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Elior notes42, David is here the seventh from Abraham while, according to other biblical data, he is the fourteenth (or 15th according to Luke). A symbolism here is obvious: David, who has to construct the house, that is, the rest of God, is the seventh leader of the people of God. So, he is the man of the Sabbatical rest. Let us recall here a parallel with Melchizedek from another text already quoted, 11QMelkisedeq. Melchizedek here is a messianic figure appearing at the end of the tenth Jubilee, that is, also marked by the figure 7 and by the symbolism of Sabbath rest. The most interesting in 4Q522 is the following phrase: his [sc., Gods] people will dwell forever ( .) This means that the house of God will be, as well, a dwelling place of the people of God. The same is a sabbatismv in the Hebrews Sabbath rest of Christ open to the whole people of God. The Hebrews looks from the Joshua past to the Davidic present, while 4Q522 looks from the Joshua present to the Davidic future, but their respective pictures are basically identical. Both attribute to David establishing of some abode of God together with the whole people of God, this abode being localized on Mt Sion. This is precisely the same idea as the sabbatismv dealt with in the Hebrews. On the one hand, 4Q522 is, like the Hebrews, a document where the reality of the times of David is portrayed as an accomplishment of the deeds of Joshua. Like the Hebrews, the Qumranic document deals with the temple/tabernacle which is, at the same time, an eternal dwelling place of the people of God. The Qumranic prophecy is explicit in treating a Sion sanctuary as not only symbolical, but also a sanctuary in a very literal sense. On the other hand, as it was stated above, the same literal sense is compatible with the text of Hebrews. Therefore, now, after having known a document belonging to almost the same tradition, we have the right to conclude, that: 1. the sanctuary described in the Hebrews was a real sanctuary on Sion, 2. this sanctuary was considered as previously announced and prefigured, in some way, by Joshua.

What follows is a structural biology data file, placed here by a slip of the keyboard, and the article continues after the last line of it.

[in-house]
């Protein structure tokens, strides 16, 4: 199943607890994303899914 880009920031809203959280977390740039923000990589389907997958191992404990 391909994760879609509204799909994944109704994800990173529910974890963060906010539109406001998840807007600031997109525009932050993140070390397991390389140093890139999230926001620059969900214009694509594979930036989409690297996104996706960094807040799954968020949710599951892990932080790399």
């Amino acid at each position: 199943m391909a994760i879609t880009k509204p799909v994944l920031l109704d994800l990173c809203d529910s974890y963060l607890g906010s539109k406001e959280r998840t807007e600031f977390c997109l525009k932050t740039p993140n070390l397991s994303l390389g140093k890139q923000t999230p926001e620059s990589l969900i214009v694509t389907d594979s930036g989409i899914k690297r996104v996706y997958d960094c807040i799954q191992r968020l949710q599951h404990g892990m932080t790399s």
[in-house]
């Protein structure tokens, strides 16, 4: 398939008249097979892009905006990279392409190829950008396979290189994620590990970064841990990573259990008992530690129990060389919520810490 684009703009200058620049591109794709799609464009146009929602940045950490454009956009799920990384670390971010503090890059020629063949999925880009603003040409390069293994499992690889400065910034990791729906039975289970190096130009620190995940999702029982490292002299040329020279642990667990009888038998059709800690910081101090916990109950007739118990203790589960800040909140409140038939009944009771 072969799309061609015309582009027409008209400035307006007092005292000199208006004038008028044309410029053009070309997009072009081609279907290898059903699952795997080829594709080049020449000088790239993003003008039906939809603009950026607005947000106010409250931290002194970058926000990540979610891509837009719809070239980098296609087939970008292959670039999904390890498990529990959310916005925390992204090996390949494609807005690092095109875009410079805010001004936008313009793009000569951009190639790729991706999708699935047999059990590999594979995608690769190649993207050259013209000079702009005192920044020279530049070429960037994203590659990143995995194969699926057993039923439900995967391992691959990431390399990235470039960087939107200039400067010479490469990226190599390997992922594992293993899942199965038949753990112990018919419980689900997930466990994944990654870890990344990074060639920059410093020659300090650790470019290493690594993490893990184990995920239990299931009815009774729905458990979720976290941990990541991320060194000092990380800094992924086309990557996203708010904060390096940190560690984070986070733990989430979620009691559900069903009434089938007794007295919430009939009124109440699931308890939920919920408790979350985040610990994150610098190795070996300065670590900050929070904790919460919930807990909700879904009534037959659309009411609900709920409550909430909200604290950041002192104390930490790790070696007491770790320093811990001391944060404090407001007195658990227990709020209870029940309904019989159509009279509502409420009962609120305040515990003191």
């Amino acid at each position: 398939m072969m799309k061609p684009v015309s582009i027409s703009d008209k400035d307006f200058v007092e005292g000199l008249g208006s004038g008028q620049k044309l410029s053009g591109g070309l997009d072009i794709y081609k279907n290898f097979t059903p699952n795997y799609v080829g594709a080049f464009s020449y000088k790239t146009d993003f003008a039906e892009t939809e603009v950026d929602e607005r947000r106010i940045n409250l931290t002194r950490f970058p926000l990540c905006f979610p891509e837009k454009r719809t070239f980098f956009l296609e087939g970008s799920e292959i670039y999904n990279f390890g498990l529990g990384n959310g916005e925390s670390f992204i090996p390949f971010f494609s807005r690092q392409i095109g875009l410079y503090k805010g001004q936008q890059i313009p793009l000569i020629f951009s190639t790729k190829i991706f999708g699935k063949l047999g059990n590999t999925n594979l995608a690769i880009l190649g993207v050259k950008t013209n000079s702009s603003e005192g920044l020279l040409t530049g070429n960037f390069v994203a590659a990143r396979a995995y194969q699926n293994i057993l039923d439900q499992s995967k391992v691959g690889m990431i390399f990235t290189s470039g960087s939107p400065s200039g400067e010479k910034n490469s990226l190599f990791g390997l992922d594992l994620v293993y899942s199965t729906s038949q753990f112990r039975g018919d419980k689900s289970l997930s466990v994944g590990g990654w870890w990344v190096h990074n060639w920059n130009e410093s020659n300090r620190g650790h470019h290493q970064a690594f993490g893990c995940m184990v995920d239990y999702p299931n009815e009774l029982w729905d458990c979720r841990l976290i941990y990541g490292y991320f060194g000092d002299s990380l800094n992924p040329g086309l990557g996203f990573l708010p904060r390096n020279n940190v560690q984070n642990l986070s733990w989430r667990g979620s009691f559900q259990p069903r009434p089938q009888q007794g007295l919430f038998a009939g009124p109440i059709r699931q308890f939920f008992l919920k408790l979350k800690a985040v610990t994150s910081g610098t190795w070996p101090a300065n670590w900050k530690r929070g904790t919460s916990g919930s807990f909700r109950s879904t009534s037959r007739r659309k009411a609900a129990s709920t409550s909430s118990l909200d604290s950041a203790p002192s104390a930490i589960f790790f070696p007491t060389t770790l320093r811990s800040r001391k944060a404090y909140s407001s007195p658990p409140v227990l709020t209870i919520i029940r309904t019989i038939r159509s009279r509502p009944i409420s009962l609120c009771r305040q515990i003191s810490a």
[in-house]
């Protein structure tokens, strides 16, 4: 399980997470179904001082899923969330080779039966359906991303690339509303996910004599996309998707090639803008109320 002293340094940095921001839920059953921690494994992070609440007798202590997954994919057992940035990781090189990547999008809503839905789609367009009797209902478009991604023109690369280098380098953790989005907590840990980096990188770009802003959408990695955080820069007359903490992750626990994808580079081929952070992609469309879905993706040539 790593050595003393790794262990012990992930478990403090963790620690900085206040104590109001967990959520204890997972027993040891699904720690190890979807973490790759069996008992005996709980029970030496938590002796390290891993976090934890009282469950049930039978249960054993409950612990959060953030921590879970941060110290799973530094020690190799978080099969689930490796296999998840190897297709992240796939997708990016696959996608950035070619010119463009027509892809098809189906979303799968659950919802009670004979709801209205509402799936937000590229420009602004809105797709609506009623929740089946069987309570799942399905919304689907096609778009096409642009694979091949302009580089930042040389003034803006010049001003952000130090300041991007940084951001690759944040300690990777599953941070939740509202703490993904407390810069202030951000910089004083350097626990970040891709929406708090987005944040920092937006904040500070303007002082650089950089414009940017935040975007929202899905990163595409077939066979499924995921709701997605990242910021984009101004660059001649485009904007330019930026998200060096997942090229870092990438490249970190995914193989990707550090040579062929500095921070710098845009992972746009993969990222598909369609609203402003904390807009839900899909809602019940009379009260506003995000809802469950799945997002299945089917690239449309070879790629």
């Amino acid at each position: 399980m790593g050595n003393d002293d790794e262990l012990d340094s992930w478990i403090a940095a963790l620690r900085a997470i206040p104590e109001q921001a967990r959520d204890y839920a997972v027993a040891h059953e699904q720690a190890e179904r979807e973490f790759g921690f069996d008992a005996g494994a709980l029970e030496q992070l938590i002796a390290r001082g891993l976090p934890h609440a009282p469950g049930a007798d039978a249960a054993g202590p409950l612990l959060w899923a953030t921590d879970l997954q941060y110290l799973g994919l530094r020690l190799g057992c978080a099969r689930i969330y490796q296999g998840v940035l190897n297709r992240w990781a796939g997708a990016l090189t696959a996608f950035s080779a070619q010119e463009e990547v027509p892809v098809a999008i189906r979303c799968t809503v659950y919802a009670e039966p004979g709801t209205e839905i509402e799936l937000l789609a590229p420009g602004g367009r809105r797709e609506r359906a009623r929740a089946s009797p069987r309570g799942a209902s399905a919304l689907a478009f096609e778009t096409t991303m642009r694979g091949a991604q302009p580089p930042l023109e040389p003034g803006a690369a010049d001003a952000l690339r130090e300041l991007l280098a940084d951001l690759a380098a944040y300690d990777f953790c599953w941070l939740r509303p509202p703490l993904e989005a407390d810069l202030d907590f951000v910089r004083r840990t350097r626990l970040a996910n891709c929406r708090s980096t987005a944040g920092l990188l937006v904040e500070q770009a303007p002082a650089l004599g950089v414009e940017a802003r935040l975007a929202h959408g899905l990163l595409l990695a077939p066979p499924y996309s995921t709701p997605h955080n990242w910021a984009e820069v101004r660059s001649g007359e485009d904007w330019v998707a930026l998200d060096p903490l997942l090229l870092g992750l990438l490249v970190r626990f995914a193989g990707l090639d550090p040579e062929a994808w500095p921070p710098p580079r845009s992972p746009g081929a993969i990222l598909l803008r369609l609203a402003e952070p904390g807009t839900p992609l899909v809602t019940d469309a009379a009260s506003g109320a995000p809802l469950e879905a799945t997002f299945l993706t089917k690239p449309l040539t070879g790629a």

42Rachel ELIOR, The Three Temples. On the Emergence of Jewish Mysticism. Transl. by David LOUVISH, Oxford/Portland, OR, The Littman Library of Jewish Civilization, 2004, p. 191-192, n. 106. I am grateful to Andrei Orlov for drawing my attention to this book.

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RECAPITULATIO: What is this all about? A study of both liturgical time and liturgical space of the Epistle to the Hebrews leads us to a sanctuary on Mt Sion considered as the eschatological Holy of Holies. A Joshua tradition as reflected in a fragmentary Palestinian Aramaic Targum to Joshua and in 4Q522 is responsible for both distribution of the major feasts in Hebrews communitys calendar and community main sanctuarys Sion localization. The liturgy of the community of the Hebrews has had no connection to the official services in the Temple on Temple Mount, regardless of the possible date of the Hebrews (before or after 70 AD). The date of 70 AD must be excluded from the discussion of the date of the Hebrews. The Sion sanctuary was sevenfold, as is testified by later Christian traditions, and the liturgy within this sanctuary was of the same type as that of the Qumranic Songs of the Sacrifice of Sabbath. The theology of angelic priesthood, as is exposed in these Songs, is, most probably, aimed at by the author of the Hebrews when he tries to apply to a conception of angelic priesthood his conception of the priesthood according to the order of Melchizedek43.

43

I am grateful to Mikhail Kholodov for improving my English.